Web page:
Monday 10 March 2008

British graduations uncertain as Egyptian juniors mass ranks

Tom RichardsSheffield, 2001. Two 15-year olds slug it out on court for the U15 British Junior Open title. One is a teenager from Surrey, the other a precocious Egyptian bidding to win his third successive BJO title.

The young Englishman Tom Richards (right) manages to take the first game off Ramy Ashour, but cannot prevent his opponent come back to win 3-1.

Little explanation is needed about what happened next for Ramy.

But what of Richards?

The 21-year old current lies at 89 in the PSA rankings, from a best placing of 54 back in March 2007. This decline on paper hides an injury that kept him out of action for 8 months, and with recent performances in the US that have seen him compete against the world's best in the first round of the Oregon Open and Davenport Pro Championships, it appears that he is heading in the right direction.

Now back in the UK, Richards just failed to qualify this weekend for the main draw of the Canary Wharf Classic.

Chris Simpson from Guernsey, a contemporary of Richards', currently lies just outside the top-50 in the PSA rankings. The twice British U17 and U19 champion has also represented Guernsey in the Commonwealth Games.

However - and perhaps worryingly for the medium-term professional game in the country - while England have 12 players ranked between 10-100 in the world (February 2008), only 2 of them (Richards and Simpson) can really be classed as relative newcomers to the professional tour (players aged under 23).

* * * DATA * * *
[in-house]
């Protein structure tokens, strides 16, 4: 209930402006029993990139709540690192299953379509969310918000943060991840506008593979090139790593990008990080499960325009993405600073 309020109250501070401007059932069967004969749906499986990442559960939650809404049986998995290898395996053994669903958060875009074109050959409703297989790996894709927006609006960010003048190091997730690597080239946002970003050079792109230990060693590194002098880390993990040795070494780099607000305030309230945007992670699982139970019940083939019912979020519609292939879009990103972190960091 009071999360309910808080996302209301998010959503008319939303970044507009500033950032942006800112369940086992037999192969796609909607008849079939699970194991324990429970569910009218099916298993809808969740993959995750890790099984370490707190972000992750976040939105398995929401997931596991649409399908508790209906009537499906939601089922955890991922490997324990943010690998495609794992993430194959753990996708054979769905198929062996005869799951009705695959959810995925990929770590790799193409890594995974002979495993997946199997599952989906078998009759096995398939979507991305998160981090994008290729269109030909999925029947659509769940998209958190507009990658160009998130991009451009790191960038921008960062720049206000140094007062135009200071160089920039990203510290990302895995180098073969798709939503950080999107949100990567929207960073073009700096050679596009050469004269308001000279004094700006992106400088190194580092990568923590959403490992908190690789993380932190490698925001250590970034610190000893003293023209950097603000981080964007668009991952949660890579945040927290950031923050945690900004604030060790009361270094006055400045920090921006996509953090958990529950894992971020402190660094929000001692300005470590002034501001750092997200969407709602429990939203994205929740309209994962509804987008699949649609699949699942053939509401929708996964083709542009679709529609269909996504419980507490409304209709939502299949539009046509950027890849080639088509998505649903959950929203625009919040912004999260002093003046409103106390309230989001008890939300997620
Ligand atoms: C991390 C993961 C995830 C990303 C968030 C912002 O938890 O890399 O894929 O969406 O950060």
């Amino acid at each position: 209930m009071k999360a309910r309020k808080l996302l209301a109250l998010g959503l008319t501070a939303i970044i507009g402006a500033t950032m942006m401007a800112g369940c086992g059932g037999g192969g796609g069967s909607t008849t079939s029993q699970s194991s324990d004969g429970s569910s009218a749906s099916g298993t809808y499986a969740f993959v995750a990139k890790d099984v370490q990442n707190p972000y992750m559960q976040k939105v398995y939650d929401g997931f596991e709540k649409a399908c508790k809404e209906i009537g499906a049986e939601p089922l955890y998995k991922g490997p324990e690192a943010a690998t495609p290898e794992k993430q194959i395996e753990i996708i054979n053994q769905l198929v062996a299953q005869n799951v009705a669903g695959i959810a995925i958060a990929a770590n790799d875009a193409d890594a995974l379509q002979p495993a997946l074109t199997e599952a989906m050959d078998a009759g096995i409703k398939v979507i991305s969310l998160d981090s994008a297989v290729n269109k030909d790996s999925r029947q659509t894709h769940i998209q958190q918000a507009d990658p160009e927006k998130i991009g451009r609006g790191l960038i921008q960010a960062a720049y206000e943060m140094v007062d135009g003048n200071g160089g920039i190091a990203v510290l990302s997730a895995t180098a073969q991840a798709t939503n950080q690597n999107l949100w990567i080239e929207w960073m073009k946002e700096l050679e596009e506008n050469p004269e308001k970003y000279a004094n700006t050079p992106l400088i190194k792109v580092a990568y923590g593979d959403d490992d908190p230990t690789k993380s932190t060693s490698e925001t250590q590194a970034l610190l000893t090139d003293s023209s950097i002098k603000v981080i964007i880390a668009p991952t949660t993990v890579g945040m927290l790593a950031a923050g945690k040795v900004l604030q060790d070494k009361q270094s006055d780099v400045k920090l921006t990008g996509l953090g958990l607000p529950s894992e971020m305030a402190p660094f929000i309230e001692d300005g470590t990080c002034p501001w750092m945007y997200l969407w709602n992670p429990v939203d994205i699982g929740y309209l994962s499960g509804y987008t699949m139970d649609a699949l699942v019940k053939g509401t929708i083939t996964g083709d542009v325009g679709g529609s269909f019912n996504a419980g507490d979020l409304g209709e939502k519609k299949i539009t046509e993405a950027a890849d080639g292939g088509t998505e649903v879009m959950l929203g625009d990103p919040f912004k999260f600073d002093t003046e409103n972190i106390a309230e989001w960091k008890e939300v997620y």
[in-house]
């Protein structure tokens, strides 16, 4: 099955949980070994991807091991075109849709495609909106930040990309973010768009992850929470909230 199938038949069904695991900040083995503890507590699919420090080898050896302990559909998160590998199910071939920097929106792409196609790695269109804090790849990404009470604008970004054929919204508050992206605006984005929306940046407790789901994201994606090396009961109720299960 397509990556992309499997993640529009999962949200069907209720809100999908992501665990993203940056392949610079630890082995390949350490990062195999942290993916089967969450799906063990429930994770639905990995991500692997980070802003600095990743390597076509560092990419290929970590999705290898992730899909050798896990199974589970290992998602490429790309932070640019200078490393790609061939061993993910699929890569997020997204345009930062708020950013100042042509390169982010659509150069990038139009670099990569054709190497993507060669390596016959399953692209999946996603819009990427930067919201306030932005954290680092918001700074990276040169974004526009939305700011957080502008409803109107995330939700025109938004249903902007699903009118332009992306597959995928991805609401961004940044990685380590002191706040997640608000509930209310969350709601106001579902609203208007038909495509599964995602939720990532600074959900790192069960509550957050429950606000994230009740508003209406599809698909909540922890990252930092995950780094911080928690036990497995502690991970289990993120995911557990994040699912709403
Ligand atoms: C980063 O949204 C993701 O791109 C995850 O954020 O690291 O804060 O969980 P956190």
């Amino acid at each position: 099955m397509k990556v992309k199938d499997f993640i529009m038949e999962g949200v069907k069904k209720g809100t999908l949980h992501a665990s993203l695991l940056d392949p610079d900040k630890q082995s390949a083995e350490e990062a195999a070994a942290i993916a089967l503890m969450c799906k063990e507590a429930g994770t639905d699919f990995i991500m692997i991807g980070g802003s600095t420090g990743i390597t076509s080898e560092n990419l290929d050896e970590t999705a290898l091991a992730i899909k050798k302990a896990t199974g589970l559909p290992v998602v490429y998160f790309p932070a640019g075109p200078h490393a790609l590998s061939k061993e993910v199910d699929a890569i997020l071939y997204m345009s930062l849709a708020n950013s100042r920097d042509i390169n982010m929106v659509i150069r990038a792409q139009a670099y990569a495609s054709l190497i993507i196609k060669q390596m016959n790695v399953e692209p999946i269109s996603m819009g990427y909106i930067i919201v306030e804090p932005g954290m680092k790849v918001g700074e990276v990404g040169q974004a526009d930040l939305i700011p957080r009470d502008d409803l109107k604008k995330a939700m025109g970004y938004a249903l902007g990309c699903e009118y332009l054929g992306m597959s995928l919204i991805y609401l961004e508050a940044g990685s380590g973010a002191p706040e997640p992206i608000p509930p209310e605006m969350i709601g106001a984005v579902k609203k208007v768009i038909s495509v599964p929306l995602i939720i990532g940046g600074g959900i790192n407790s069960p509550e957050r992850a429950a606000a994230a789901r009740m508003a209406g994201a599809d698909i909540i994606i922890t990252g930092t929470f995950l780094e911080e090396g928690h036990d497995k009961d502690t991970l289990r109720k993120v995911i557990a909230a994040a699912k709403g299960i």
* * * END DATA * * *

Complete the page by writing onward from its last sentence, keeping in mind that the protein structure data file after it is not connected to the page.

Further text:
In contrast, Egypt have 6 players in the same category, with 3 still being teenagers. It would be interesting to know what this is a result of: more investment in the game, more exposure to the sport at an earlier age, better training methods.

It is well-documeted that while some junior players graduate successfully to the professional tour with apparent easy to speedily climb the rankings, others with promising junior careers struggle to become a force as adults.

On that same day that Richards and Ashour were fighting it out for the U15 boys' title, the U17 girls had their first ever American British Junior Open champion. Michelle Quibell defeated the unseeded Australian Kasey Brown to take the trophy back to the US.

What of Quibell now? Rather than being unable to adapt to the WISPA tour, Michelle is still playing college squash, but the sport is no longer her top priority. A Google search finds her happily studying at Yale, an environmental studies major and planning on going to environmental law school.

With the last British Junior Open also dominated by young Egyptian players, a look at the current state of the British junior ranks seems timely.

Lauren SiddallThe recent British Under-19 titles were won by Joe Lee and Victoria Bell.

18 year-old Bell - currently 161 in the WISA rankings - will be hoping to follow in the footsteps of Victoria Lust (96), also a recent winner of the British U19 title - and move into the top 100.

Things are therefore looking more healthy for England's women, with 10 players under the age of 23 positioned between 10-100 in the rankings.

The former British U17 champion (2001) Lauren Siddall (left) attained her highest ranking this month (41) has made steady progress since joining the WISPA tour in 2004. The 23 year-old from Yorkshire has gone the "university route"*, rather then concentrate on the junior circuit, and it is beginning to pay dividends.

With other countries like France, Pakistan and the US also showing strongly in junior squash, it's the lack of English boys poised to make an impression in the senior ranks that could leave a gap when players like Lee Beachill and Nick Matthew come to retire.

* An article on players who combine university study while aspiring to a professional squash career will appear on the site shortly.

No comments:

Post a Comment

Feel free to comment anonymously or leave your name.

Care about the future of squash? Get it off your chest ...